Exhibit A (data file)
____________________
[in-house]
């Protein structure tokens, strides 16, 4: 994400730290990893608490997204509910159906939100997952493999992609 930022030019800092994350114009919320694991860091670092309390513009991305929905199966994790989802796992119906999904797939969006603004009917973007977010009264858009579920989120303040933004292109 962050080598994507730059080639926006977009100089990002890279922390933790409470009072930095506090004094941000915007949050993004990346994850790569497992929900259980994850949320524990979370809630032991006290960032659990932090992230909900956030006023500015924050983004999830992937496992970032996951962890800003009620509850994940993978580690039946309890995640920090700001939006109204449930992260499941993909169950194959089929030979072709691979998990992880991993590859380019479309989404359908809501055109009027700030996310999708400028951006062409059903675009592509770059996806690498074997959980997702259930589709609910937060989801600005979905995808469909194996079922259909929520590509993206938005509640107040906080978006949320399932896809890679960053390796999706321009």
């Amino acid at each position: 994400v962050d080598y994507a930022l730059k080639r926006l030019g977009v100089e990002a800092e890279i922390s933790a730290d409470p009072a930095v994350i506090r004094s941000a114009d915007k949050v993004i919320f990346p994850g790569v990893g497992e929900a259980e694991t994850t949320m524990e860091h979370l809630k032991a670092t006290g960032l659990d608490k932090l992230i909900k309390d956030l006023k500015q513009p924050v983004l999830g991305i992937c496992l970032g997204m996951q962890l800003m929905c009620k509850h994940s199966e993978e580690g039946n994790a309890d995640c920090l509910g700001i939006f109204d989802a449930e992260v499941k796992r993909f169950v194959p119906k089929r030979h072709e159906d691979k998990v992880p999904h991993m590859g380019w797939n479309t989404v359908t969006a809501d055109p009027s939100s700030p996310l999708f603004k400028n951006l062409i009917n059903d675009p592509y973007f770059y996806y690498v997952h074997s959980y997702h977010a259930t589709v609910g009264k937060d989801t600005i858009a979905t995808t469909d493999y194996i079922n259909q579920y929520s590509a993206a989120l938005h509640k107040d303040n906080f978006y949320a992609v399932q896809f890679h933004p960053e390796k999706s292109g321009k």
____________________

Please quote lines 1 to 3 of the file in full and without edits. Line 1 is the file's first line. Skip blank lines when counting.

[in-house]
């Protein structure tokens, strides 16, 4: 994400730290990893608490997204509910159906939100997952493999992609 930022030019800092994350114009919320694991860091670092309390513009991305929905199966994790989802796992119906999904797939969006603004009917973007977010009264858009579920989120303040933004292109 962050080598994507730059080639926006977009100089990002890279922390933790409470009072930095506090004094941000915007949050993004990346994850790569497992929900259980994850949320524990979370809630032991006290960032659990932090992230909900956030006023500015924050983004999830992937496992970032996951962890800003009620509850994940993978580690039946309890995640920090700001939006109204449930992260499941993909169950194959089929030979072709691979998990992880991993590859380019479309989404359908809501055109009027700030996310999708400028951006062409059903675009592509770059996806690498074997959980997702259930589709609910937060989801600005979905995808469909194996079922259909929520590509993206938005509640107040906080978006949320399932896809890679960053390796999706321009």
């Amino acid at each position: 994400v962050d080598y994507a930022l730059k080639r926006l030019g977009v100089e990002a800092e890279i922390s933790a730290d409470p009072a930095v994350i506090r004094s941000a114009d915007k949050v993004i919320f990346p994850g790569v990893g497992e929900a259980e694991t994850t949320m524990e860091h979370l809630k032991a670092t006290g960032l659990d608490k932090l992230i909900k309390d956030l006023k500015q513009p924050v983004l999830g991305i992937c496992l970032g997204m996951q962890l800003m929905c009620k509850h994940s199966e993978e580690g039946n994790a309890d995640c920090l509910g700001i939006f109204d989802a449930e992260v499941k796992r993909f169950v194959p119906k089929r030979h072709e159906d691979k998990v992880p999904h991993m590859g380019w797939n479309t989404v359908t969006a809501d055109p009027s939100s700030p996310l999708f603004k400028n951006l062409i009917n059903d675009p592509y973007f770059y996806y690498v997952h074997s959980y997702h977010a259930t589709v609910g009264k937060d989801t600005i858009a979905t995808t469909d493999y194996i079922n259909q579920y929520s590509a993206a989120l938005h509640k107040d303040n906080f978006y949320a992609v399932q896809f890679h933004p960053e390796k999706s292109g321009k």